criteria of a listing of impairment under 20 C.F.R. § 404, Subpart P, Appendix 1.1 (Doc. #
8 at 3-4). Plaintiff claims that the Cumberland testimony presents “constant indicators
that Mrs. Hayes’ diabetes is poorly controlled even with medication.” Id at 4. However,
the Court finds that the ALJ appropriately weighed the Cumberland testimony.
Plaintiff was treated by both James Killian, M.D., and Sarah McQueen, P.A.-C, at the
Cumberland River Clinic during the time period in question. (Tr. 320-362).
The Cumberland testimony itself contains inconsistent evidence and is also
inconsistent with other parts of the record. As the ALJ acknowledged, the Cumberland
testimony characterizes the Plaintiff’s diabetes as “poorly controlled at times.” (Tr. 23).
However, the ALJ explained that the same Cumberland testimony shows that Plaintiff’s
medical appointments were “typically for routine check-ups and health maintenance
counseling,” which suggests that her diabetes was under control. Id. Further, the same
Cumberland testimony contains evidence that suggest that Plaintiff’s diabetes does not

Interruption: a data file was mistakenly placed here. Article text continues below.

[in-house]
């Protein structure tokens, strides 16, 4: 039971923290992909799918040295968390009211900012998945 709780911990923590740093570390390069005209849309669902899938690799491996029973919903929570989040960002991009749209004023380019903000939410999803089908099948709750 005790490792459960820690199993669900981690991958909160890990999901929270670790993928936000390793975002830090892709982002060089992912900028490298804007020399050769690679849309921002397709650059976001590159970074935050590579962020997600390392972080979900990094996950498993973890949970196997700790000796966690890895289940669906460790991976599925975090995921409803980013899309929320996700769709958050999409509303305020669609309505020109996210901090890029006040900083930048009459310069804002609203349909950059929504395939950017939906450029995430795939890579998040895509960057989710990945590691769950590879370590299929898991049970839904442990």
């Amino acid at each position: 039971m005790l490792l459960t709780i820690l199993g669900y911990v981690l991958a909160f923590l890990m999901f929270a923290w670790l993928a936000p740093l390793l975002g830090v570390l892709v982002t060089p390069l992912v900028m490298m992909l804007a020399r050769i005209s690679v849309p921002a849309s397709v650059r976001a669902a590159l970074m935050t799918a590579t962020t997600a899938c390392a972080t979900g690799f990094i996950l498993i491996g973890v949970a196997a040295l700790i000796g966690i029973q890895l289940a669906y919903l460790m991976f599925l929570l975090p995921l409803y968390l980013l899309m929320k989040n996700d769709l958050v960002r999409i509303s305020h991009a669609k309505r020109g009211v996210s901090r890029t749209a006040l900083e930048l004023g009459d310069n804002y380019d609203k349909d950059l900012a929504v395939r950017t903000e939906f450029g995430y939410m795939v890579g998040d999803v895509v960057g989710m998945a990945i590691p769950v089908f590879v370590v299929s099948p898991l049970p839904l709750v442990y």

significantly limit her activities and that Plaintiff’s medication was effectively controlling
her diabetes. Id. at 23-24. Subsequent medical evidence, including testimony from Dr.
James Killian at Cumberland, shows that while the effectiveness of Plaintiff’s diabetes
control regimen fluctuates, Plaintiff’s diabetes is often under control. Id. at 400; 1500;
1608; 1640. Because the Cumberland testimony is inconsistent with other substantial
evidence in the case record, it is not entitled to controlling weight. Wilson, 378 F.3d at
The ALJ gave good reasons for refusing to accord controlling weight to the
Cumberland testimony, considered the appropriate factors, and reached a conclusion that
is supported by substantial evidence. Accordingly, the Court finds no error in the ALJ’s
consideration of the Cumberland testimony.
Dr. Robert Nold
Unlike testimony from a treating source, the medical opinion evidence from a nontreating source is usually not entitled to controlling weight. 20 C.F.R. § 404.1527(c)(2).
Instead, the ALJ is guided by the 20 C.F.R. § 404.1527(d)(2) factors when determining
how much weight to accord a non-treating physician’s opinion. Davenport v. Astrue, No.
3:06-cv-402, 2008 WL 641131 at *6 (S.D. Ohio Mar. 4, 2008). Accordingly, the ALJ must
consider: (1) the length of the treatment relationship and the frequency of the
examination; (2) the nature and extent of the treatment relationship; (3) supportability of
the opinion; (4) consistency of the opinion with the record as a whole; and (5) the